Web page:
Author Topic: Michael Harner and The Way of the Shaman  (Read 49583 times)

Offline Eris

  • Posts: 8
Harnerism?
« Reply #30 on: May 25, 2019, 03:32:50 am »
I am new to these forums, and I'd like to ask a question to help in my understanding of the group's views.

I'll use Michael Harner as an example because he's so (in)famous. Please understand I am in no way defending him.

Let's pretend that Harner had done the following while writing "Way of the Shaman":
* He titled the book "Way of the Seeker" instead.
* He called his unified system of techniques "Harnerism" instead of "core shamanism".
* He never charged anybody for his services and teachings, and he instructed his students to be the same way.
* He stated at the start of the book something like, "I am of European descent, and not related to any of the indigenous tribes and nations of the Americas. The spiritual techniques I describe in this book are inspired by what I have learned regarding spiritual techniques from a variety of indigenous holy/medicine ceremonies, but the beliefs of every indigenous tribe/nation are different, and never should be "lumped" together under a single umbrella of so-called 'Native-American spirituality.'"

If Harner had done all that, how do you think NAFPS would feel about him and his works today?

Thank you. I look forward to gaining understanding from your response.

Offline Laurel

  • Posts: 150
Re: Harnerism?
« Reply #31 on: May 25, 2019, 11:37:54 am »
Harner would still be mixing up and repackaging indigenous ways nobody gave him permission to share, so I don't think most people's reactions would be much different. He'd still be saying "All these ways I was taught can be blended together for anyone at all to use, and no harm done. They're all the same and you can learn them all in a motel seminar in one weekend!" That's...really degrading to the various traditions he was taught.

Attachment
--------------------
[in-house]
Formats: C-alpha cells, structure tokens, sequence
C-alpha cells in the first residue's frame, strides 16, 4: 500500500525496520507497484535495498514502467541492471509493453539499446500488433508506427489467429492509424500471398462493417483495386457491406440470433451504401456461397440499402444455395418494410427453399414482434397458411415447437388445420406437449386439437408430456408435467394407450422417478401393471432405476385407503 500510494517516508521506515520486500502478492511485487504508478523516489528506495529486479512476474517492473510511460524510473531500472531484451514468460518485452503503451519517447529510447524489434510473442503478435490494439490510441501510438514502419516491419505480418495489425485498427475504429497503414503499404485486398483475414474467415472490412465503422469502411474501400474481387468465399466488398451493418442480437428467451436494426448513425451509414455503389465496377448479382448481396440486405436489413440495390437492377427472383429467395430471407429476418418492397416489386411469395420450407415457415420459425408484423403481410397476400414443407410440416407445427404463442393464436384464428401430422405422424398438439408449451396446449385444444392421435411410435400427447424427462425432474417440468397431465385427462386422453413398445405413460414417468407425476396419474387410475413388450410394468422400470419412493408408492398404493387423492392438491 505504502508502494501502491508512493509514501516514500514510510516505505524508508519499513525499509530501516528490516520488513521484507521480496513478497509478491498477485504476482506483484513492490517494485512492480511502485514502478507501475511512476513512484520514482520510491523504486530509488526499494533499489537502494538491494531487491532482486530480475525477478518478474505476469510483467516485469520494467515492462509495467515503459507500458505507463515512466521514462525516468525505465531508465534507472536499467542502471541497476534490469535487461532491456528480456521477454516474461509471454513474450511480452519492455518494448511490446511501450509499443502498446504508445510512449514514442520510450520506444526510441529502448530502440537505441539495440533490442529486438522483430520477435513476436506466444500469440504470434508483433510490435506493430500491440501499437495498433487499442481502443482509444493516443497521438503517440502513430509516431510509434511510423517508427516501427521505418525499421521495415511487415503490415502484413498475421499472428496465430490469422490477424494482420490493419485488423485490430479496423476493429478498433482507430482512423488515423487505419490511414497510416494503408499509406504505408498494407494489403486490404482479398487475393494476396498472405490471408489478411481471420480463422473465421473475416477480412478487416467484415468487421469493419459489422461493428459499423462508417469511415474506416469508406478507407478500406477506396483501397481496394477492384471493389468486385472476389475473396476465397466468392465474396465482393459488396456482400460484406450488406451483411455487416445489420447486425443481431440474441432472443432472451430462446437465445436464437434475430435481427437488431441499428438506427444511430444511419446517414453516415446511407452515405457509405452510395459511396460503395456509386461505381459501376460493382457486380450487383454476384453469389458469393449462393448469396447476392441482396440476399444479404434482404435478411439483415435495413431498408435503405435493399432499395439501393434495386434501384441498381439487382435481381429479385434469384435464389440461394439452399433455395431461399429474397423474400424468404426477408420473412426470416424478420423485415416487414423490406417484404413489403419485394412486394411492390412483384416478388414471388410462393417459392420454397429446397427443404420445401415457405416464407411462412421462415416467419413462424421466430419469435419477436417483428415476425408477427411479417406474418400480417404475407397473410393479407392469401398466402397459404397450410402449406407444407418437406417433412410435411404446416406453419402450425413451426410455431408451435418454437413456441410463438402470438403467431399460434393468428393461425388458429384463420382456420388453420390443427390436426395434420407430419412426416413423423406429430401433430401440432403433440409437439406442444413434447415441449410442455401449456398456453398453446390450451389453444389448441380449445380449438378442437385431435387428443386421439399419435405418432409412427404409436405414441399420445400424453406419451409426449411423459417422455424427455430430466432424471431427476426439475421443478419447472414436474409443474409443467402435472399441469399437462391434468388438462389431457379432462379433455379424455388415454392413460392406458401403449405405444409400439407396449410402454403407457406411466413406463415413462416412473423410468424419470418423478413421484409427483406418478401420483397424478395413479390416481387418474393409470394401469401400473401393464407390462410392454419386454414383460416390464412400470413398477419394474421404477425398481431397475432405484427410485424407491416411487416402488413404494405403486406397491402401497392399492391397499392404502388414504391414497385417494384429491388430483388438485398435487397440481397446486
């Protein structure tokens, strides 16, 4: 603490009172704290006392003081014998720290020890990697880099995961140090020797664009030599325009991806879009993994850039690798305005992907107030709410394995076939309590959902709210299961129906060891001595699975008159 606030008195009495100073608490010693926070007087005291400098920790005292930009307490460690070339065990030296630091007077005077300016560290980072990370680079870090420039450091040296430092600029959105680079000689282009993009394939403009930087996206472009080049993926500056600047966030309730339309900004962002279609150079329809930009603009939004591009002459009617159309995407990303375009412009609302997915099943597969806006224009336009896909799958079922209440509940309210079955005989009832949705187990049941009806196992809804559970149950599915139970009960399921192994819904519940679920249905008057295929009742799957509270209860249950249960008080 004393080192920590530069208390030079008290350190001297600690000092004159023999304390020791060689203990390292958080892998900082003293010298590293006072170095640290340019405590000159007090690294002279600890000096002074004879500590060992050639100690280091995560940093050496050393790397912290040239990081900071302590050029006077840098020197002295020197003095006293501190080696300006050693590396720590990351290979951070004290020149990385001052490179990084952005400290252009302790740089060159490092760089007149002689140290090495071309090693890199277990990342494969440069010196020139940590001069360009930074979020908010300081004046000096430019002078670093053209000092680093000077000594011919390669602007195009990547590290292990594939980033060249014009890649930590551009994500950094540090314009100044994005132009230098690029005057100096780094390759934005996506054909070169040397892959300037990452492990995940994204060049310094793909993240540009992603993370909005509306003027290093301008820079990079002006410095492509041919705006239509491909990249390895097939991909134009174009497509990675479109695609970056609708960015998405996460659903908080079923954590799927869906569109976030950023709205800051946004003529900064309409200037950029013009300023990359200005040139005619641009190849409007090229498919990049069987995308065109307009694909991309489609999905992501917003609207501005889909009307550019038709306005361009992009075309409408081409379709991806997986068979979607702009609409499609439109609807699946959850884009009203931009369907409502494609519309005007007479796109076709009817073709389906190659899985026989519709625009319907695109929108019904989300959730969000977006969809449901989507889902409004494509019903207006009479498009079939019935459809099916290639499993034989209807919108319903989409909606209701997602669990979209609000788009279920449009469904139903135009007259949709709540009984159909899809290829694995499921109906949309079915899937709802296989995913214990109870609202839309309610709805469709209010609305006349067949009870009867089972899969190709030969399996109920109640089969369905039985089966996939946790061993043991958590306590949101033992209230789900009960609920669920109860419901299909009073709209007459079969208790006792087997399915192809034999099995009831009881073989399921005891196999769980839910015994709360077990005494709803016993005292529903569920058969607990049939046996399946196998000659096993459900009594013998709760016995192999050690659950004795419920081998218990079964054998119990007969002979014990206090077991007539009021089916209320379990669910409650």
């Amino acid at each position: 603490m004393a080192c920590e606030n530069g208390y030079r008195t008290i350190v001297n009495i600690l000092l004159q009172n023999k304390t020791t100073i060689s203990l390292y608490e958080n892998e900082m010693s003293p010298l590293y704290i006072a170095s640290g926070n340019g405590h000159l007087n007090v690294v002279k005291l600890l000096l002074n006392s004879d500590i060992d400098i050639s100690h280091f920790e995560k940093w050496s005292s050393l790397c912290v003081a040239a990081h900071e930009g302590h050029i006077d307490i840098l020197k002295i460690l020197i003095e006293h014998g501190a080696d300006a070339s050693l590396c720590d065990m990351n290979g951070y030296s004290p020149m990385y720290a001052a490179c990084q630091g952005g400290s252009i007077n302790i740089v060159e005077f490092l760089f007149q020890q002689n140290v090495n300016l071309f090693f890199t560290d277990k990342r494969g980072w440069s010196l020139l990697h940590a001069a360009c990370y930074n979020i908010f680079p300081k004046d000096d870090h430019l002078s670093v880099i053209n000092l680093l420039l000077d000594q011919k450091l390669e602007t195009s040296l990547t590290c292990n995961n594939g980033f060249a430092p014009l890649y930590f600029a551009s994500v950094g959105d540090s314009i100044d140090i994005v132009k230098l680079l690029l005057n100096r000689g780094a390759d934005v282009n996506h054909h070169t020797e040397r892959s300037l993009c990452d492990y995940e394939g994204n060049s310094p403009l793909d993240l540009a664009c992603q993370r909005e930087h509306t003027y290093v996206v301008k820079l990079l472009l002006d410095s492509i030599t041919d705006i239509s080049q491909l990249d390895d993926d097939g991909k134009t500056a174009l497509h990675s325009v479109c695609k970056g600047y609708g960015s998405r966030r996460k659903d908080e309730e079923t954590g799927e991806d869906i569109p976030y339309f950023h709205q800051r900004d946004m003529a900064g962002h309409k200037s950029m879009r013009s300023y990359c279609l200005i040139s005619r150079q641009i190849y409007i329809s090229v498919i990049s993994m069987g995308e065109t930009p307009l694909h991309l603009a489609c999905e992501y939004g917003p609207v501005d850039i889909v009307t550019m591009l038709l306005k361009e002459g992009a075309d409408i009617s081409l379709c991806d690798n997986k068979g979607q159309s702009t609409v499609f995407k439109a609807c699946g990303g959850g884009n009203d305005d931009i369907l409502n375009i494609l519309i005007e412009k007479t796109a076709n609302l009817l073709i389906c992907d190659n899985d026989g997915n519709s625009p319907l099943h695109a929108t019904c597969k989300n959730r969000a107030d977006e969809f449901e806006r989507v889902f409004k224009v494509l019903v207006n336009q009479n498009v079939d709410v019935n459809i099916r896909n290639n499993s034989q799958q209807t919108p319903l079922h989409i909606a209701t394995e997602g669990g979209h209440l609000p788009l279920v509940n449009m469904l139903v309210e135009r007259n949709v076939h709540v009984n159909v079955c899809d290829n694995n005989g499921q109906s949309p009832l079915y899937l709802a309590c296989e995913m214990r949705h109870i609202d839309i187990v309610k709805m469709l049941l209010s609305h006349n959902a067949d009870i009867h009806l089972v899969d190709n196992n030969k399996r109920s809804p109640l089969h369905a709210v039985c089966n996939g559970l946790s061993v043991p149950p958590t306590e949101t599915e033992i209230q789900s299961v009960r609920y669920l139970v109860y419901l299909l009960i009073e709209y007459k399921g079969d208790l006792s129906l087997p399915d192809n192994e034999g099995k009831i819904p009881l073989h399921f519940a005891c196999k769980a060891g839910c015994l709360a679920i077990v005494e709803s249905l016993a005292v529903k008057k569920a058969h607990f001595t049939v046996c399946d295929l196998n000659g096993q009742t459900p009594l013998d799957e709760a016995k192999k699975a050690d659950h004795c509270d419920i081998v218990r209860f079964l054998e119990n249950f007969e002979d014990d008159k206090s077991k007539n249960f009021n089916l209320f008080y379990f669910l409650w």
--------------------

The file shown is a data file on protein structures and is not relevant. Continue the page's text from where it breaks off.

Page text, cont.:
And he could tell his students not to charge, but sooner or later they would charge. Because, as now, his students would probably consist mostly if not entirely of white people wanting to "feel more indigenous." And we white people like money. Heck, the way we prove a thing is worth doing is by either charging money or paying money to do it. There would be nothing preventing his students from charging, and if Harner made it a priority to hunt them all down and scold them, I doubt he'd have time for doing much of anything else.

Which he wouldn't. Harner would not, in fact, do any of this stuff that "kindasorta sounds a little bit better than" what he is doing (it doesn't really). We know because he didn't do it, he doesn't do it, and he shows no sign of ever changing. He shows no sign of caring what indigenous people think of him, and I don't think he ever will. The kind of mindset that says "Oh, these old ways are pretty cool, but they're really all the same. I, a white anthropologist, can improve them! When I'm done, I'll put my wisdom in a book for others!" is nothing but ego and is unlikely to produce good works of any kind.

He'd still be teaching messed-up, partly made-up stuff and calling it indigenous. That would still be very wrong.

A lot of fake shamans seem to miss this point. They decide that if they don't use the S-word, and/or don't charge money, they can do whatever they want to and the cultures they're ripping off won't care. They're wrong.